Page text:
Close by are the famous Tivoli Gardens – an amusement park of twinkling lights, flower gardens, rides and restaurants which first opened in 1843. King Christian VIII authorized its construction upon hearing the convincing argument that people amusing themselves do not think about politics. When Walt Disney began planning Disneyland, he drew inspiration from the magical atmosphere created at Tivoli Gardens.

Modern street art adorns the Strøget.

Opposite the Tivoli Gardens is a statue of Hans Christian Andersen, immortalized as the author of such beloved fairy tales as The Ugly Duckling and The Little Mermaid. A bronze statue of the Little Mermaid sits demurely on a shoreside boulder in Copenhagen’s harbour. She’s a short stroll from Langelinie Cruise Pier and one of numerous attractions awaiting visitors to Copenhagen, a city whose residents know how to enjoy the little things in life.

Obama in the British Virgin Islands

Barack Obama kitesurfing off Moskito Island in the BVI.(Photo credit Jack Brockway)

When you’re the former president of the United States and have been living inside a security bubble for the past eight years, where do you go to celebrate your newfound freedom? Barack Obama chose the British Virgin Islands, where, as a guest of Richard Branson, he tried his hand at kitesurfing off Moskito Island. This small private island will soon be joining Necker Island as an exclusive island retreat of Virgin Limited Edition, but there are other, more affordable ways to enjoy the BVI.

Chartering a sailboat is one option. Large charter fleets are moored at marinas on the main island of Tortola and Virgin Gorda, and boat bunks are as plentiful as hotel beds in the BVI. You won’t find high-rise hotels or casinos in this unspoiled island paradise, where yachting and diving are popular pastimes

Another way to visit the BVI is on a cruise ship. A variety of cruise lines call at Road Town on the island of Tortola, these ranging from contemporary megaships to mid-sized premium ships to luxury yachts. Tortola receives far fewer ship calls than busy St. Thomas in the neighboring U.S. Virgin Islands, but Tortola is well serviced with taxi companies and car rental firms.

Cane Garden Bay is one of many beautiful beaches on Tortola.

Shore excursions offered by the cruise lines include sightseeing in an open-sided safari bus and island-hopping by catamaran. Sailing, snorkeling and dive excursions are all featured, including one to the wreck of the Rhone, a 19th-century mail ship lying in 80 feet of water off Salt Island. The Baths on Virgin Gorda, a unique beach of giant boulders, sea caves and shallow pools, can also be visited by boat from Tortola.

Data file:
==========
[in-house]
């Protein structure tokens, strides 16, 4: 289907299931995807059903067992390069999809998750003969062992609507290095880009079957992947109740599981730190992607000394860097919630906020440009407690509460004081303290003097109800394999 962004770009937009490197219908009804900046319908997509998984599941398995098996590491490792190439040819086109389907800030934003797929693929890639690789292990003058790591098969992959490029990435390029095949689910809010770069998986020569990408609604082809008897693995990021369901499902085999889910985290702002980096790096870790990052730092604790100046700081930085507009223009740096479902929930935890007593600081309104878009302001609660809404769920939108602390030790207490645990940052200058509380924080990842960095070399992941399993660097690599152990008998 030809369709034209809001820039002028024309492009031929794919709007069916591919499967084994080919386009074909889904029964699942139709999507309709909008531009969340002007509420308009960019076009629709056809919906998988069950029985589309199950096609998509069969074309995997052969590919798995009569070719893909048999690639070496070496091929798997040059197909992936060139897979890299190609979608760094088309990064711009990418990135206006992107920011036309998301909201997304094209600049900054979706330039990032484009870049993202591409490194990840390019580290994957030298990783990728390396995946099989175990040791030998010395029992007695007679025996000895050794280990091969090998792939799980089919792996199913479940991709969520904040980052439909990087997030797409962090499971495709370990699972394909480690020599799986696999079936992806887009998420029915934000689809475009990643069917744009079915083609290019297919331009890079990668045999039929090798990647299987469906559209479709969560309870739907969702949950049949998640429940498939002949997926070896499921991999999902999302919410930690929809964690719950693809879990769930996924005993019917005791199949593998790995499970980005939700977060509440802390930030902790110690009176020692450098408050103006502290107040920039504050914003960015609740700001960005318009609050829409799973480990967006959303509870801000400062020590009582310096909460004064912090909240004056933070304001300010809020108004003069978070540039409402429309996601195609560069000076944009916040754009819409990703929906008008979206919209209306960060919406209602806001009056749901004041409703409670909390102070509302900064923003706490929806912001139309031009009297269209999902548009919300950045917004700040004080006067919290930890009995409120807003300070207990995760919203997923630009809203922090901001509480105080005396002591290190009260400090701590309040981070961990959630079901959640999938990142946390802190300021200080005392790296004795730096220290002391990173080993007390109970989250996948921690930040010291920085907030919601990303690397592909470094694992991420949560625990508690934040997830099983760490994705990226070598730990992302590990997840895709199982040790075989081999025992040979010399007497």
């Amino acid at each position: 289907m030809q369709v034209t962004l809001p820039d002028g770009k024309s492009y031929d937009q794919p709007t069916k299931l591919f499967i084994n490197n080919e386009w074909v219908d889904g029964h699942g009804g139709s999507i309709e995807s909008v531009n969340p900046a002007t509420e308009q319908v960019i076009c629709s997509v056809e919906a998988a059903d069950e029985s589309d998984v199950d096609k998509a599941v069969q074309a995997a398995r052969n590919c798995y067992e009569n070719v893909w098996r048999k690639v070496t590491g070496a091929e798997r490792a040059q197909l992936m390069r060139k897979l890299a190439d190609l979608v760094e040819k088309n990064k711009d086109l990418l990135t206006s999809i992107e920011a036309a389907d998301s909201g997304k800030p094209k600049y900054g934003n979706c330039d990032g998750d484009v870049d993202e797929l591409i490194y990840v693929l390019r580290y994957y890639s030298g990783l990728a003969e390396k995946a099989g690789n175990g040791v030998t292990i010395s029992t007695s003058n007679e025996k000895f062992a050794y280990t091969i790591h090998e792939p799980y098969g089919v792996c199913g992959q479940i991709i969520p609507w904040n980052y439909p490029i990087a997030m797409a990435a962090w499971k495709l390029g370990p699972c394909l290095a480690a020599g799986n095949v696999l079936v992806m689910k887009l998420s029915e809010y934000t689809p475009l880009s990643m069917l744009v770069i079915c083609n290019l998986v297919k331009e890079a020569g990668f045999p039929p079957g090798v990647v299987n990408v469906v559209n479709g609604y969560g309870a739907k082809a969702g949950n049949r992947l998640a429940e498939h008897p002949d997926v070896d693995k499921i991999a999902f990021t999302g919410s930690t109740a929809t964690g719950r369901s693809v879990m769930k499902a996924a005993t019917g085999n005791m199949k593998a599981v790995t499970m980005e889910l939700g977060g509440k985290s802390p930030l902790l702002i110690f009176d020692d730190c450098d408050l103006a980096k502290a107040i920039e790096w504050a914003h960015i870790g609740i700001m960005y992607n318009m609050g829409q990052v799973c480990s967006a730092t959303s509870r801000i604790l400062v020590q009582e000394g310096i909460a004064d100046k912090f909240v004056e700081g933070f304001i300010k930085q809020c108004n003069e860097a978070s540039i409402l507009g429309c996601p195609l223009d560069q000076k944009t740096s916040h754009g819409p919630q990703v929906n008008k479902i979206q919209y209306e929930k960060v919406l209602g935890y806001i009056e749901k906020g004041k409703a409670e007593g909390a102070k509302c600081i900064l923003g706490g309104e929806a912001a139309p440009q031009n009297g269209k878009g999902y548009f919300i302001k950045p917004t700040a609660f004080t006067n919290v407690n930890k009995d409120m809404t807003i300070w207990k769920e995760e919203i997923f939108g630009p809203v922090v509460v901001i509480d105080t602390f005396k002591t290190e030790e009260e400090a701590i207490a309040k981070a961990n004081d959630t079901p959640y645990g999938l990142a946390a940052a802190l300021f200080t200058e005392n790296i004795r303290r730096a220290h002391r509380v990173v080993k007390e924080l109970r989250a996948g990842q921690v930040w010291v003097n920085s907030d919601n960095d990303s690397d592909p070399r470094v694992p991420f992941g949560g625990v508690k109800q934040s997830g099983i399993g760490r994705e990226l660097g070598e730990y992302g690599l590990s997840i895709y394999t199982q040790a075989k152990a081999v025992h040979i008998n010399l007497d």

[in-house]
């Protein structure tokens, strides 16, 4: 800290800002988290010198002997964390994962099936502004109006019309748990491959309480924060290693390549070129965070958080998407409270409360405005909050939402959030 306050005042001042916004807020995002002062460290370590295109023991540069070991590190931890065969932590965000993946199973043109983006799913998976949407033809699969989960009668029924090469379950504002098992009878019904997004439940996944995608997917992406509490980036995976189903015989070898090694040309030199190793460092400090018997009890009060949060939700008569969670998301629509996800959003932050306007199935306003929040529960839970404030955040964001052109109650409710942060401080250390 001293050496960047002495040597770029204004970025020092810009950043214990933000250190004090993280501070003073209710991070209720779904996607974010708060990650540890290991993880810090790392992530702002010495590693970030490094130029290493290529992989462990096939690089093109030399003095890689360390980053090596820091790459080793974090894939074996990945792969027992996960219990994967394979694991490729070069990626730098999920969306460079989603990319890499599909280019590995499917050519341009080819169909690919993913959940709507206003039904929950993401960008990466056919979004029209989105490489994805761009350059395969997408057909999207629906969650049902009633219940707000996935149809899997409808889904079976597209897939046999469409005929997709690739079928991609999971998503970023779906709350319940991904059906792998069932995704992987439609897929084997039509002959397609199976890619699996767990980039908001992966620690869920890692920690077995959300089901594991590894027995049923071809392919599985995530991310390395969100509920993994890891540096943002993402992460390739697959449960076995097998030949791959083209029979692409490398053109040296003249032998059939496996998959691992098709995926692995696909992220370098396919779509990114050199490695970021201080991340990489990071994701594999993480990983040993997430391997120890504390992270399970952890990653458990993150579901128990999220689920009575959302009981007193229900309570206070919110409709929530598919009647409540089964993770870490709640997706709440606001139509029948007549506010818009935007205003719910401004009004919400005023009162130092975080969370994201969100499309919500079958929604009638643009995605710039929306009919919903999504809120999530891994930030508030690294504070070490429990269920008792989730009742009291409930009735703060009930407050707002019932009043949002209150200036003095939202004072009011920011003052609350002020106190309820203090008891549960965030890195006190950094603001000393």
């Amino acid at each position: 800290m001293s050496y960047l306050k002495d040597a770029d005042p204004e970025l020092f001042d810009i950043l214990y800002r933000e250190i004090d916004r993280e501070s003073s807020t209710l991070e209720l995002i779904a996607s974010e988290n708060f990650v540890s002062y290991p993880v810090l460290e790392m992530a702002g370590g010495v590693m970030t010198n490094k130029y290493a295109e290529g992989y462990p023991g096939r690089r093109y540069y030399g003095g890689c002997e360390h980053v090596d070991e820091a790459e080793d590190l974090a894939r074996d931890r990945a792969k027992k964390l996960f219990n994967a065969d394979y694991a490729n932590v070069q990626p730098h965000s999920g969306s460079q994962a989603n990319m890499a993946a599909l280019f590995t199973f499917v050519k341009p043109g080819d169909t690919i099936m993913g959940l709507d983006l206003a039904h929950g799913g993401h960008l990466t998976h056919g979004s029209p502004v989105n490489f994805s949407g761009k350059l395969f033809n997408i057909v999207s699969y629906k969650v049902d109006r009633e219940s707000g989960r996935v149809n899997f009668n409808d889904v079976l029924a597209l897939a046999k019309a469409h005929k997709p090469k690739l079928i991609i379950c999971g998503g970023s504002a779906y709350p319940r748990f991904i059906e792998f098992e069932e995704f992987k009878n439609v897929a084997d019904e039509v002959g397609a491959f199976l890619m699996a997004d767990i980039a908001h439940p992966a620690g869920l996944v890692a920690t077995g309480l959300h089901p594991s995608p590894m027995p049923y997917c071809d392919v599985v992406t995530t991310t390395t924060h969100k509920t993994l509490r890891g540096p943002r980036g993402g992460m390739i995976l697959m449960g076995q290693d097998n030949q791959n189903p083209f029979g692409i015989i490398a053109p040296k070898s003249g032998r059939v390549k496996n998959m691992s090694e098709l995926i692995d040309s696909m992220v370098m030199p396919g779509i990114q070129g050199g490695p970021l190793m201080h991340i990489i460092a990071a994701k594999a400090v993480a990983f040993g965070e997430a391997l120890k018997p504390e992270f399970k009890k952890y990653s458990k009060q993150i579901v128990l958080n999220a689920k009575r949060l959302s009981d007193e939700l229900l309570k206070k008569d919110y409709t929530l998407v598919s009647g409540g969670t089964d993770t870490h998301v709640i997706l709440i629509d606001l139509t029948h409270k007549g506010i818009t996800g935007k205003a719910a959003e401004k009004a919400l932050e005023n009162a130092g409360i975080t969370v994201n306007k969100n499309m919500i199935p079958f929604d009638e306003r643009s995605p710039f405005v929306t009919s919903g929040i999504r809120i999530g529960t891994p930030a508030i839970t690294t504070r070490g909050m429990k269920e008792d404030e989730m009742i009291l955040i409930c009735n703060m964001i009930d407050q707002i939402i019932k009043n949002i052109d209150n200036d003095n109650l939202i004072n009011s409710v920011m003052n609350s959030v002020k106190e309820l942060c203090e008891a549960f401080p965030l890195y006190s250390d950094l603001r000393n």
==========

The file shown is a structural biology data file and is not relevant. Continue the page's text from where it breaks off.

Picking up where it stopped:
Christopher Columbus named the Virgin Islands in 1493, but Sir Francis Drake set the tone a century later when he sailed along the channel now bearing his name, which runs through the middle of the BVI. Rich in pirate lore, the BVI were a hideout for the Dutch pirate Jost Van Dyke and for Blackbeard, who is said to have marooned a dozen or so of his men with a bottle of rum on Dead Chest Island. Nearby Norman Island inspired Robert Louis Stevenson to write Treasure Island.

Pusser’s store and pub are popular stops in Road Town.

First colonized by the Dutch, then annexed by the British in 1672, the BVI are today an overseas territory of the United Kingdom. English is the official language and the legal currency is the U.S. dollar. Pusser’s Co. Store in Road Town is the place to buy its famous Royal Navy Rum and the adjoining Pusser’s Pub is where you can enjoy an English-style pub lunch. Road Town is a charming port of shuttered wooden houses and shops trimmed with fretwork, its narrow streets just a short stroll from the cruise port.

Half Moon Cay – A Bahamian Paradise

Half Moon Cay has a beautiful and soft white beach on which to enjoy a long walk.

The palm-fringed cays of the Bahamas have long attracted a motley assortment of inhabitants – from pirates and salvagers to today’s seclusion-seeking celebrities, including Johnny Depp and the Aga Khan. For those of us who can’t afford such tropical solitude, the good news is that several cruise lines also own private Bahamian islands for the enjoyment of their passengers.

Miami-based Norwegian Cruise Line pioneered the concept of the private island experience when it purchased Great Stirrup Cay in 1977. Other cruise lines have since followed suit. Royal Caribbean acquired the neighboring island of Little Stirrup Cay and changed its name to Coco Cay. Disney Cruise Line owns Castaway Cay, which was called Gorda Cay when Tom Hanks first encountered Daryl Hannah here in the 1980s movie Splash. Princess Cays, owned by Princess Cruises, is a private beach resort located on the southern tip of Eleuthera Island. Nearby is Half Moon Cay, voted Best Private Island for 16 years running by readers of Porthole Cruise Magazine.